At this point, the conveyor 23, which moves in the direction of arrow f23, brings one of the cradles 41 below the log supported by the cylinders 9 and 11 and raises it up towards the glueapplying means generally indicated by 45. As shown in particular in FIG. 2, when the log R is lifted from the cylinders 9 and 11 by means of the cradles 41, its tail end L hangs freely downwards. Along the path of the conveyor 23, a guide surface 95 is disposed which drives the cradles 41 into oscillation when these arrive at the height of the surface 65 for discharging the log R onto the said surface 65.
The log-discharge phase is shown in particular in FIG. 3. the position for the discharge of log R onto the surface 65 is so determined that, when the log begins to roll over the said surface 65, it comes in contact with the slit 63, defined by the plates 61, at the position where the tail is to be glued. Accordingly, when the log R beings to roll on the surface 65, as shown in FIG. 3, it comes in contact with the slit 63 and has applied thereto, in the region I, an amount of glue sufficient to allow the subsequent anchorage of the tail L which is re-wound onto the log body as the latter continues to roll downwardly in the direction of arrow fR along the surface 65.
Disposed at a suitable distance from the slit 63, two cylinders 97, 99 are part of the log-closing means 47. The space between the rollers 97, 99 is such that, when the log passes between then, the log itself is radially compressed to receive the tail L onto the log. To this end, both cylinders 97, 99 are motor-driven and are rotated at slightly different peripheral speeds. The difference between the peripheral speeds is such as to rotate the log through one or two revolutions during its transit between the cylinders 97, 99.
The thus-closed log is discharged, as already described, onto the discharge plane 51 by means of wheel 49.
For the above-described apparatus to work properly, it is evident that the tail L of log R must be folded downwards when the log is discharged from the conveyor onto the surface 65 and passes over the glue-feeding slit 63. If the wound material is sufficiently flexible, the tail L places itself spontaneously in the position shown in FIG. 2. However, in some cases, and when the material wound up on the log R is thicker and stiffer, it may be necessary to provide means ensuring the correct position of the log tail prior to the discharge of the log onto the surface 65. In the example shown in FIGS. 1 and 2, this is achieved by means of a surface formed by a first, substantially vertical plate 101, and of a second, inclined plate 103. The plate 101 can be adjusted by means of screw means 105 and a handwheel 107 to take up such a position, with respect to the log in transit, as to always ensure (also in case of varying log diameter) that the tail L of the log is folded downwards. When the log R is discharged as shown in FIG. 3, the tail L rests on the inclined plate 103 and slides over it upwards while the log R rolls along the surface 65.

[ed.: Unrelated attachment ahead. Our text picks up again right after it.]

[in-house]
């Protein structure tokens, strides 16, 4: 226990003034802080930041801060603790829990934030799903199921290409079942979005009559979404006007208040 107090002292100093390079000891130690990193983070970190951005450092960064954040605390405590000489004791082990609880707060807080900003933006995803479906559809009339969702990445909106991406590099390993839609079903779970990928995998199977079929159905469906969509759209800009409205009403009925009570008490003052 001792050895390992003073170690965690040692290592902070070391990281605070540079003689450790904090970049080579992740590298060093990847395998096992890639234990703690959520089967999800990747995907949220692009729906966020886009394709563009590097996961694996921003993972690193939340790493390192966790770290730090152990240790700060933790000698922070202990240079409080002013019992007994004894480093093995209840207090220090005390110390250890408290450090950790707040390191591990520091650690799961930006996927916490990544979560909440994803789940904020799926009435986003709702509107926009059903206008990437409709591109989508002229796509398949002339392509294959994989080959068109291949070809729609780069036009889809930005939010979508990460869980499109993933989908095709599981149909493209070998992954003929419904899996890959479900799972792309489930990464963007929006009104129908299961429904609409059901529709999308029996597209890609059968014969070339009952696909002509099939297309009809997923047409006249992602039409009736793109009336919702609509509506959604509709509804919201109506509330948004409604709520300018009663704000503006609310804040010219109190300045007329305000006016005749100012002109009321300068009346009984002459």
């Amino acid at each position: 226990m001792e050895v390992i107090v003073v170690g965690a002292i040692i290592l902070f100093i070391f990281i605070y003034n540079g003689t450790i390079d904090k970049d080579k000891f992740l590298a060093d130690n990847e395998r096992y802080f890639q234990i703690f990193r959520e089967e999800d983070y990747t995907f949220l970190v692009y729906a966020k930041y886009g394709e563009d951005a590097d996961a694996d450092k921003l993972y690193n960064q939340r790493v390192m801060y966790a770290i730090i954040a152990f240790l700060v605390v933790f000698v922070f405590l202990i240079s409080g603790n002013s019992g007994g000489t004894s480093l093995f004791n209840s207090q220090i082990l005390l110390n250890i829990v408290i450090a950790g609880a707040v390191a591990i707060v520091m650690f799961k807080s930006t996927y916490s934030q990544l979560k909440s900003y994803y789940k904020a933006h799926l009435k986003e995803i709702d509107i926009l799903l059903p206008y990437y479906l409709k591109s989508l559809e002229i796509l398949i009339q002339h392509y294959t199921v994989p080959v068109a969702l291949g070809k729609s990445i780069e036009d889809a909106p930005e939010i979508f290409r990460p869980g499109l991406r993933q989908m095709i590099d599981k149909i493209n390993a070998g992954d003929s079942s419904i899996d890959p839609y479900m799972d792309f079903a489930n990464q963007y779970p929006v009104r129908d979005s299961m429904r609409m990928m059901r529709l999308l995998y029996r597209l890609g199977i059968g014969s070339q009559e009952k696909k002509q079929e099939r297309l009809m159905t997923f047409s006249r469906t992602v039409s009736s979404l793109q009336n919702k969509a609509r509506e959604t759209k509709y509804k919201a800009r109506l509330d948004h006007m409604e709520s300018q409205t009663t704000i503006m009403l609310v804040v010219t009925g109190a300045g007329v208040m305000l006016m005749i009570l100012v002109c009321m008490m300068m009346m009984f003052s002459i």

Even though in the above-described embodiment guide means 95 are provided outside the conveyor 23 for causing oscillation of the cradles 41, in a modified embodiment it is possible to omit these guide means and replace them with guide means incorporated in the cradles themselves. For example, the side boards 42 of each cradle 41 can be connected to the relevant conveyor 23 not only with a pivot at 43, but also with a further pivot 150 engaging in a slit 151 of the side board itself. Such a slot 151 is shown in FIG. 2. If the first pivot 43 and the further pivot 150 engaging in the slot are connected to two different links of a chain forming the conveyor member 23, than a change in direction of the conveyor 23, such as the one caused by pulleys 27, 29, causes an oscillation of the side boards and thus of the cradles 41 connected to the conveyor. In this way, oscillation of the cradle 41 and discharge of the log is achieved without external guides 95, these being omitted by the guide formed by the pivot and slot arrangement in the flexible member and the side boards.